How the fibre communications revolution began

The optical communication team at STL

(Standard Telecommunication Laboratories)

Alec Reeves – 1902-1971

Famous for inventing the whole idea of a digitising analogue signals to ensure error free communication (1937).
Famous for inventing OBOE, a highly accurate bomber navigation system used during WWII.

Alec was the initial leader of the optical communications research team at STL in Harlow.

More information about Alec’s life

Alec Reeves, father of the digital age

“Father of the digital age”

Sir Charles Kuen Kao

Charles Kao pioneered the use of a single mode dielectric (glass) optical fibre waveguide for long distance communications, at a time when the losses of the best available glasses made the idea seem impossible. It was in competition with the technology of Long-haul Microwave Waveguide, which was being developed as several laboratories around the world.

Awarded the 2009 Nobel Prize in Physics for pioneering optical fibre communication.

Charles Kao experimenting with a single-mode optical fibre

Charles Kao experimenting with a prototype single-mode optical fibre made of glass, in the lab at STL

George Hockham – 1938 – 2013

George Hockham used microwaves to model optic fibre performance at a time when experiments were impossible with fibre.  He calculated the level of signal loss that might be caused by geometric imperfections in a future fibre. He helped to establish the viability of using optical fibres for communications.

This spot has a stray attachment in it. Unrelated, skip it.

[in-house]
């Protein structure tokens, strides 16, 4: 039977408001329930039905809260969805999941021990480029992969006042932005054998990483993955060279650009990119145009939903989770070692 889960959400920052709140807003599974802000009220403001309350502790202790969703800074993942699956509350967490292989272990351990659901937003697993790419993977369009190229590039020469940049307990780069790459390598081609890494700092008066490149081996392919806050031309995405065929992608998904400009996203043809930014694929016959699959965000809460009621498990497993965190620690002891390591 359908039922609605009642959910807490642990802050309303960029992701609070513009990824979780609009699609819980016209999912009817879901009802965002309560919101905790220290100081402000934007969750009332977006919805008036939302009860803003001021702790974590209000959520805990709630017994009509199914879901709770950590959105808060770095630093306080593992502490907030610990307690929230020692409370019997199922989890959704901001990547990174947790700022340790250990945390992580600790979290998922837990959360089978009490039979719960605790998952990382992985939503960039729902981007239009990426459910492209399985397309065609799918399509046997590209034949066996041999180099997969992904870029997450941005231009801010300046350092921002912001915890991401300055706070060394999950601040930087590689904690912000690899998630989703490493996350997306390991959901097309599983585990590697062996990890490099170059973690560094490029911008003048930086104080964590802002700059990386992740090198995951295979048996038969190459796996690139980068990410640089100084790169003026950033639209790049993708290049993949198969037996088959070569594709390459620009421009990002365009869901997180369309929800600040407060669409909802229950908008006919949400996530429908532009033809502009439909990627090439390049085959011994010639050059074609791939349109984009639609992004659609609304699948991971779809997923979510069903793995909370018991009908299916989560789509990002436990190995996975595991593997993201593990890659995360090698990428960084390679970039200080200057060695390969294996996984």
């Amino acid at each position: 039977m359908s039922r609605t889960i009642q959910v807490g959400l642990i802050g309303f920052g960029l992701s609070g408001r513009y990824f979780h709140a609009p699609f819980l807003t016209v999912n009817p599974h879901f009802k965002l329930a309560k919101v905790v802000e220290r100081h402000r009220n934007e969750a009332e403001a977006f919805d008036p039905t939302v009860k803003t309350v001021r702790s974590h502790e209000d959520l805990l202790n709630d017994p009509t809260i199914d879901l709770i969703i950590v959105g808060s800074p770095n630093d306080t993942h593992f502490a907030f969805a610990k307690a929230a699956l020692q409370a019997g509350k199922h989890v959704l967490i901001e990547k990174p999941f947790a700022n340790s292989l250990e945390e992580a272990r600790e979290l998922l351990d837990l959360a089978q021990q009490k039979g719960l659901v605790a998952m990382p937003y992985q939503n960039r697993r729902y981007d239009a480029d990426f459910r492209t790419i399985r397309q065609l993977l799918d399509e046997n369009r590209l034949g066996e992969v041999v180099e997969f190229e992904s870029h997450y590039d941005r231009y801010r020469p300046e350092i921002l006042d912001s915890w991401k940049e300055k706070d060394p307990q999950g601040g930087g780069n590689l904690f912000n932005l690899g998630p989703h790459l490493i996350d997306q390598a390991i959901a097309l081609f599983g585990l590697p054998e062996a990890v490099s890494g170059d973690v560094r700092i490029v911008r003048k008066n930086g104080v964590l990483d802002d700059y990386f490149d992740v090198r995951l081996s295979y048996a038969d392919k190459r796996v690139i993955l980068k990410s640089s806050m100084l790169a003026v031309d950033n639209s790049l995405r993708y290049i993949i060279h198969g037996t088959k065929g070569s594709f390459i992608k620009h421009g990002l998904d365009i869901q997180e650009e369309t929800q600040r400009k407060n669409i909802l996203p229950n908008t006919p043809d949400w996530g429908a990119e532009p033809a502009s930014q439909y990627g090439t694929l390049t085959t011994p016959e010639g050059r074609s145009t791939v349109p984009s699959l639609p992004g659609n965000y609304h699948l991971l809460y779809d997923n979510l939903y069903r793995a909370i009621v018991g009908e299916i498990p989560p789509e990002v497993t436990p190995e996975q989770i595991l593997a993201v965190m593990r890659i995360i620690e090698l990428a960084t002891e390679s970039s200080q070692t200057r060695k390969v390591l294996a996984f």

Photo of George Hockham

Microwave expert. Co-author of historic first publication

Other early team members

When Charles Kao transferred from working on Long-Haul Microwave Waveguides, to the Optical Communication group, he made some notes which are a clear record of the members at the time (1963) as follows:.

R 10: Murray Ramsay, John Lytolis, Ian Turner, Bernard Fairchild, Ron Lomax, Simon Laurence,

R 40: Tony Horsley (KDP Cavity), Albert Kaiser, Chris Dobson – Laser Production

R 10: Kit Ballantyne, Bill Taylor – Laser Theory

R 10: Brian Prosser – Pulse generator
R 70: Reg Teesdale – Pulse circuit

The team rapidly grew to include: Chris Wright (thin-film waveguide), Mervyn Jones, Trevor Davis, Robin Worthington and many others. When I joined STL in 1966 I provided Charles Kao with high-speed electronics.

The STL organisation chart for 1967 showing the optical team

Later STL Org charts on Flickr

See photos of many others in our Rogues Gallery

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2016: Half a Century of Optical Fibre Communications

2016 was the 50th anniversary of the publication that started it all.

Optical Fibre has transformed our world yet is now almost completely ignored.

The reasons?:

  • It is largely hidden (beneath our streets and oceans).
  • No surviving commercial organisation has an interest in promoting the STL history.
  • Few remember just how poor global communications used to be.

Useful Links

For anyone who enjoyed STL

STL Quarter Century Club

For the full story of optical communication see

"City of Light - The Story of Fiber Optics" by Jeff Hecht

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